To get a trial key
fill out the form below
Team License (a basic version)
Enterprise License (an extended version)
* By clicking this button you agree to our Privacy Policy statement

Request our prices
New License
License Renewal
--Select currency--
USD
EUR
GBP
RUB
* By clicking this button you agree to our Privacy Policy statement

Free PVS-Studio license for Microsoft MVP specialists
* By clicking this button you agree to our Privacy Policy statement

To get the licence for your open-source project, please fill out this form
* By clicking this button you agree to our Privacy Policy statement

I am interested to try it on the platforms:
* By clicking this button you agree to our Privacy Policy statement

Message submitted.

Your message has been sent. We will email you at


If you haven't received our response, please do the following:
check your Spam/Junk folder and click the "Not Spam" button for our message.
This way, you won't miss messages from our team in the future.

>
>
>
V1023. A pointer without owner is added…
Analyzer diagnostics
General Analysis (C++)
General Analysis (C#)
General Analysis (Java)
Diagnosis of micro-optimizations (C++)
Diagnosis of 64-bit errors (Viva64, C++)
MISRA errors
AUTOSAR errors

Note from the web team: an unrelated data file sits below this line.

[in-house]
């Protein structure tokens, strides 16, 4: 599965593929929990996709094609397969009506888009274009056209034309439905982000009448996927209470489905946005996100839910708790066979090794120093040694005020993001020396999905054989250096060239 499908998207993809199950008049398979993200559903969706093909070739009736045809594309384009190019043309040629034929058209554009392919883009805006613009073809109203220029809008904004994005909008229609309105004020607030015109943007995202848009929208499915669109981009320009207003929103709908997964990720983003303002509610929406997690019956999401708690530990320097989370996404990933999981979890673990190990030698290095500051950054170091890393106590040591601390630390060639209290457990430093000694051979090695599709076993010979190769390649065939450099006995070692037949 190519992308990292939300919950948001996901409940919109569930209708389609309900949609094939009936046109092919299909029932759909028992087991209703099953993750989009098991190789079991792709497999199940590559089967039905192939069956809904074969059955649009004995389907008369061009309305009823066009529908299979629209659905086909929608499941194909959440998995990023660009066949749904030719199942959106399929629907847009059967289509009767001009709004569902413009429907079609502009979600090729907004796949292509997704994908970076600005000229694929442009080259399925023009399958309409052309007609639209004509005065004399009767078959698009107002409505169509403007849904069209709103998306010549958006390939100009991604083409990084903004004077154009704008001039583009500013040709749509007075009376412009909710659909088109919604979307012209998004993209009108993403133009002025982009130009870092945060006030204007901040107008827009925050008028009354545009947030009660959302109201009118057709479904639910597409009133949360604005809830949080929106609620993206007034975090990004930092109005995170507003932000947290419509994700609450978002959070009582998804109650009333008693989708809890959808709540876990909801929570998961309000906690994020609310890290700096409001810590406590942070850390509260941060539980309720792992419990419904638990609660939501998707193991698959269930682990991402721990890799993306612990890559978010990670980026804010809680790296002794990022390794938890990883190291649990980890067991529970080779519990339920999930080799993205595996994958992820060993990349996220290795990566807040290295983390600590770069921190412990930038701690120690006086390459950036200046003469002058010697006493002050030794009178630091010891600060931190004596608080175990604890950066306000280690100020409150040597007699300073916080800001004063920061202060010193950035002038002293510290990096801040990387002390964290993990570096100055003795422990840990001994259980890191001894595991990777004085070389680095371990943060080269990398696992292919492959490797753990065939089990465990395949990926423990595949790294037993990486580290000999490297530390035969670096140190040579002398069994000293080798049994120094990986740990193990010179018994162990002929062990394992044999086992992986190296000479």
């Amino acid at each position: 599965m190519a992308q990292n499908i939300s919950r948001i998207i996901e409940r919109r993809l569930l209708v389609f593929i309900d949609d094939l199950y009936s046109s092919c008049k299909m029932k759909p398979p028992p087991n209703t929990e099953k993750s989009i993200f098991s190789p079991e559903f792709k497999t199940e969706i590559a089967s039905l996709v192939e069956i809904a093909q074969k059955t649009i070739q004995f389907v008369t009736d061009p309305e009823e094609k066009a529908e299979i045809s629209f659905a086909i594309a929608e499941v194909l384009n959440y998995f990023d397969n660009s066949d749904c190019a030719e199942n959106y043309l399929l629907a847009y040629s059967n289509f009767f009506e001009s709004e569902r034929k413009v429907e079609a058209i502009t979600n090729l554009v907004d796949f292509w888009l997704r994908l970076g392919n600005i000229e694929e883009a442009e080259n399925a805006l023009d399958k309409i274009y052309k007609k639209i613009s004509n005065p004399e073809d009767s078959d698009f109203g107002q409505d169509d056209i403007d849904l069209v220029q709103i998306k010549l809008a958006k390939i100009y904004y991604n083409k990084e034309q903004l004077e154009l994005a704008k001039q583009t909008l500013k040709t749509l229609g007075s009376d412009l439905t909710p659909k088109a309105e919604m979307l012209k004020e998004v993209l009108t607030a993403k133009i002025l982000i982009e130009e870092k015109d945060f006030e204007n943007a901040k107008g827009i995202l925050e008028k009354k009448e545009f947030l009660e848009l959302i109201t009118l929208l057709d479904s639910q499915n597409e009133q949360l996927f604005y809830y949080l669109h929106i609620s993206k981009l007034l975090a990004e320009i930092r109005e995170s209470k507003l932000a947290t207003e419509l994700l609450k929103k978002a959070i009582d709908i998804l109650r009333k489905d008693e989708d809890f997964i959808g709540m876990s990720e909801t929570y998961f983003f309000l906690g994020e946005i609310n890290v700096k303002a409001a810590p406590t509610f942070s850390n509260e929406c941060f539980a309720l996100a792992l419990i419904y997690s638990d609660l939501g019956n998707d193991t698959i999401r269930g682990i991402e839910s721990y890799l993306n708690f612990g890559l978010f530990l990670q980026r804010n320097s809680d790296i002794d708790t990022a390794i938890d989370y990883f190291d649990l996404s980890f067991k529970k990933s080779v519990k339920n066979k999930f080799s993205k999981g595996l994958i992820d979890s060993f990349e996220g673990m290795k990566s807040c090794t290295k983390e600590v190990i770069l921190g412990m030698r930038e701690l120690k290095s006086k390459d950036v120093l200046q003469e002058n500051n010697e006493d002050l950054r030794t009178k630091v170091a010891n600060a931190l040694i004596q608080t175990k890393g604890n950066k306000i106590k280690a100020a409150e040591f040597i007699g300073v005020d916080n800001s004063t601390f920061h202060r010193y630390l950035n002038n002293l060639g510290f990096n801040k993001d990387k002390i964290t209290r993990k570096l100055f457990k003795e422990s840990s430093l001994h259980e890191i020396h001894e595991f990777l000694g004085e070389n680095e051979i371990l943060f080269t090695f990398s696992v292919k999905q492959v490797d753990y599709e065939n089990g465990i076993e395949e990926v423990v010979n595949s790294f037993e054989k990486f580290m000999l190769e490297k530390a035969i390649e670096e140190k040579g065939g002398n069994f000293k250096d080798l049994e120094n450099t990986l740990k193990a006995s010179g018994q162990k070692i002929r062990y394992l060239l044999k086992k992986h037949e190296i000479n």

OWASP errors (C#)
Additional information
Contents

V1023. A pointer without owner is added to the container by the 'emplace_back' method. A memory leak will occur in case of an exception.

Aug 29 2018

The analyzer has detected code that adds smart pointers to a container using the 'emplace_back(new X)' method. Such code may cause a memory leak.

Consider the following example:

std::vector<std::unique_ptr<int>> pointers;
pointers.emplace_back(new int(42));

If the vector needs reallocation and fails to allocate a new array, it will throw an exception, and the pointer will be lost.

Fixed code:

pointers.push_back(std::unique_ptr<int>(new int(42)));
pointers.push_back(std::make_unique<int>(42));

Let's examine this type of error in detail.

One cannot simply write 'v.push_back(new X)' to add an element to the end of a container of type 'std::vector<std::unique_ptr<X>>' as there is no implicit cast from 'X*' to 'std::unique_ptr<X>'.

A common solution is to write 'v.emplace_back(new X)' since it compiles successfully: the 'emplace_back' method constructs the element directly from the arguments and, therefore, can use explicit constructors.

However, this is not a safe practice. If the vector is full, the memory is reallocated. Reallocation may fail, causing an 'std::bad_alloc' exception to be thrown. In this case, the pointer will be lost and the object created will never be deleted.

A safer solution is to create a 'unique_ptr', which will own the pointer until the vector attempts to reallocate memory:

v.push_back(std::unique_ptr<X>(new X))

Since C++14, 'std::make_unique' can be used too:

v.push_back(std::make_unique<X>())

This diagnostic is classified as:

You can look at examples of errors detected by the V1023 diagnostic.

This website uses cookies and other technology to provide you a more personalized experience. By continuing the view of our web-pages you accept the terms of using these files. If you don't want your personal data to be processed, please, leave this site.
Learn More →
Accept